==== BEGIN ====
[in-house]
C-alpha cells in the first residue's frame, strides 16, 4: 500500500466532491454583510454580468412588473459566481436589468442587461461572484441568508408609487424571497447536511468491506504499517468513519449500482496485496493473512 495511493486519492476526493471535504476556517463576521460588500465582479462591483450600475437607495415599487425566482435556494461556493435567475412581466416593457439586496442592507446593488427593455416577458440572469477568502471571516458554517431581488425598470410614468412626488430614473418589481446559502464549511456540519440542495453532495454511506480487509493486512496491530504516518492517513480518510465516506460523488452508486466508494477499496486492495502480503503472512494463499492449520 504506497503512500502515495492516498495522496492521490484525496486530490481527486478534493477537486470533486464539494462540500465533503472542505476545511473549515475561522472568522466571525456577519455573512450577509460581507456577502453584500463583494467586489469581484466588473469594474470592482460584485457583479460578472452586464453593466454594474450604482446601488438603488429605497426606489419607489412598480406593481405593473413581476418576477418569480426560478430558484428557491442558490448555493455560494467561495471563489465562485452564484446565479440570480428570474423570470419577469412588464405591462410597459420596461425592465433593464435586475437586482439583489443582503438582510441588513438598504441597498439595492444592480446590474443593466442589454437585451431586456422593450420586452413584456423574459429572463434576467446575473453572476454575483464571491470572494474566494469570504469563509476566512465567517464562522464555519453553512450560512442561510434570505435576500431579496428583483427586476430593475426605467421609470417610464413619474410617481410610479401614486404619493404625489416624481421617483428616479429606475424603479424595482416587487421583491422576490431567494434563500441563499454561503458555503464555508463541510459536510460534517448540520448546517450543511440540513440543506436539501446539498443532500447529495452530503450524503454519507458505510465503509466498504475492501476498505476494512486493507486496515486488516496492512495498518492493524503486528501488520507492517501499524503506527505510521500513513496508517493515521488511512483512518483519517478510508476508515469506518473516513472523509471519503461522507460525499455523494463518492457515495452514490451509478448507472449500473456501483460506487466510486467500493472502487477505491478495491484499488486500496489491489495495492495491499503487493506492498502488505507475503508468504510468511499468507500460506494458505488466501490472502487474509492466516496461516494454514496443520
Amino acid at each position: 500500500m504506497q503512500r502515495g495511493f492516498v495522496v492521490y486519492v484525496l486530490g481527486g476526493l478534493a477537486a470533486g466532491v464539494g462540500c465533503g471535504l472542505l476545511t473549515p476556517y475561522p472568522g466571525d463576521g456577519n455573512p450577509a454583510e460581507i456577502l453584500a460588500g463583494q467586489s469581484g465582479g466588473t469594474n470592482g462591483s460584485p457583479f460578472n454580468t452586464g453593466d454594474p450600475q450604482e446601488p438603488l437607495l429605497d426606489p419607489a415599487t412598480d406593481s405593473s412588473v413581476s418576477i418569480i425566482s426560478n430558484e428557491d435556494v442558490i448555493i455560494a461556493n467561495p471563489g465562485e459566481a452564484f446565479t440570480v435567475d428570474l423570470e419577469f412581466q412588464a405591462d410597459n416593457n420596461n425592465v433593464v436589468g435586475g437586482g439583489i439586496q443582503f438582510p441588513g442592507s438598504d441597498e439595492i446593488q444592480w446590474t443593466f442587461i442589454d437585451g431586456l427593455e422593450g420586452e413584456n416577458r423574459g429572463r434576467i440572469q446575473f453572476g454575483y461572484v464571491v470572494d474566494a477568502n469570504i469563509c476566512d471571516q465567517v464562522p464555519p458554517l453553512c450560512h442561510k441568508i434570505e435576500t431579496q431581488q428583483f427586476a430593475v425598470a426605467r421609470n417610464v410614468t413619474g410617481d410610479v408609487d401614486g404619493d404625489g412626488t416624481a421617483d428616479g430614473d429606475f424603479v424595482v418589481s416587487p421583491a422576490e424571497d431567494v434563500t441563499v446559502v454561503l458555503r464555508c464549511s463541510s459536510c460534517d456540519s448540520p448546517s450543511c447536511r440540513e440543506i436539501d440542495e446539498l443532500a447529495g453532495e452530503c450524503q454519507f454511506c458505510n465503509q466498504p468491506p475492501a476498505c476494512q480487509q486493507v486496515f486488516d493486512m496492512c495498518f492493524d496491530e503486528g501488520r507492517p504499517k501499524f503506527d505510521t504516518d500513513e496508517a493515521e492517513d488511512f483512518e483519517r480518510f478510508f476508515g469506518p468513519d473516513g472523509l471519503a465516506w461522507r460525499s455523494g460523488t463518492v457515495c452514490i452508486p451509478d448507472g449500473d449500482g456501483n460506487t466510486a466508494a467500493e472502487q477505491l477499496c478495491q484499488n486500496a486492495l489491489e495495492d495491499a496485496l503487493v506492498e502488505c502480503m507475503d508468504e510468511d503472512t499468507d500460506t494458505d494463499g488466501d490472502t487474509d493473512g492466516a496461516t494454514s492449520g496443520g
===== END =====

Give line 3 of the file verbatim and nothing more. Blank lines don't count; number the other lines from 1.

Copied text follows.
Amino acid at each position: 500500500m504506497q503512500r502515495g495511493f492516498v495522496v492521490y486519492v484525496l486530490g481527486g476526493l478534493a477537486a470533486g466532491v464539494g462540500c465533503g471535504l472542505l476545511t473549515p476556517y475561522p472568522g466571525d463576521g456577519n455573512p450577509a454583510e460581507i456577502l453584500a460588500g463583494q467586489s469581484g465582479g466588473t469594474n470592482g462591483s460584485p457583479f460578472n454580468t452586464g453593466d454594474p450600475q450604482e446601488p438603488l437607495l429605497d426606489p419607489a415599487t412598480d406593481s405593473s412588473v413581476s418576477i418569480i425566482s426560478n430558484e428557491d435556494v442558490i448555493i455560494a461556493n467561495p471563489g465562485e459566481a452564484f446565479t440570480v435567475d428570474l423570470e419577469f412581466q412588464a405591462d410597459n416593457n420596461n425592465v433593464v436589468g435586475g437586482g439583489i439586496q443582503f438582510p441588513g442592507s438598504d441597498e439595492i446593488q444592480w446590474t443593466f442587461i442589454d437585451g431586456l427593455e422593450g420586452e413584456n416577458r423574459g429572463r434576467i440572469q446575473f453572476g454575483y461572484v464571491v470572494d474566494a477568502n469570504i469563509c476566512d471571516q465567517v464562522p464555519p458554517l453553512c450560512h442561510k441568508i434570505e435576500t431579496q431581488q428583483f427586476a430593475v425598470a426605467r421609470n417610464v410614468t413619474g410617481d410610479v408609487d401614486g404619493d404625489g412626488t416624481a421617483d428616479g430614473d429606475f424603479v424595482v418589481s416587487p421583491a422576490e424571497d431567494v434563500t441563499v446559502v454561503l458555503r464555508c464549511s463541510s459536510c460534517d456540519s448540520p448546517s450543511c447536511r440540513e440543506i436539501d440542495e446539498l443532500a447529495g453532495e452530503c450524503q454519507f454511506c458505510n465503509q466498504p468491506p475492501a476498505c476494512q480487509q486493507v486496515f486488516d493486512m496492512c495498518f492493524d496491530e503486528g501488520r507492517p504499517k501499524f503506527d505510521t504516518d500513513e496508517a493515521e492517513d488511512f483512518e483519517r480518510f478510508f476508515g469506518p468513519d473516513g472523509l471519503a465516506w461522507r460525499s455523494g460523488t463518492v457515495c452514490i452508486p451509478d448507472g449500473d449500482g456501483n460506487t466510486a466508494a467500493e472502487q477505491l477499496c478495491q484499488n486500496a486492495l489491489e495495492d495491499a496485496l503487493v506492498e502488505c502480503m507475503d508468504e510468511d503472512t499468507d500460506t494458505d494463499g488466501d490472502t487474509d493473512g492466516a496461516t494454514s492449520g496443520g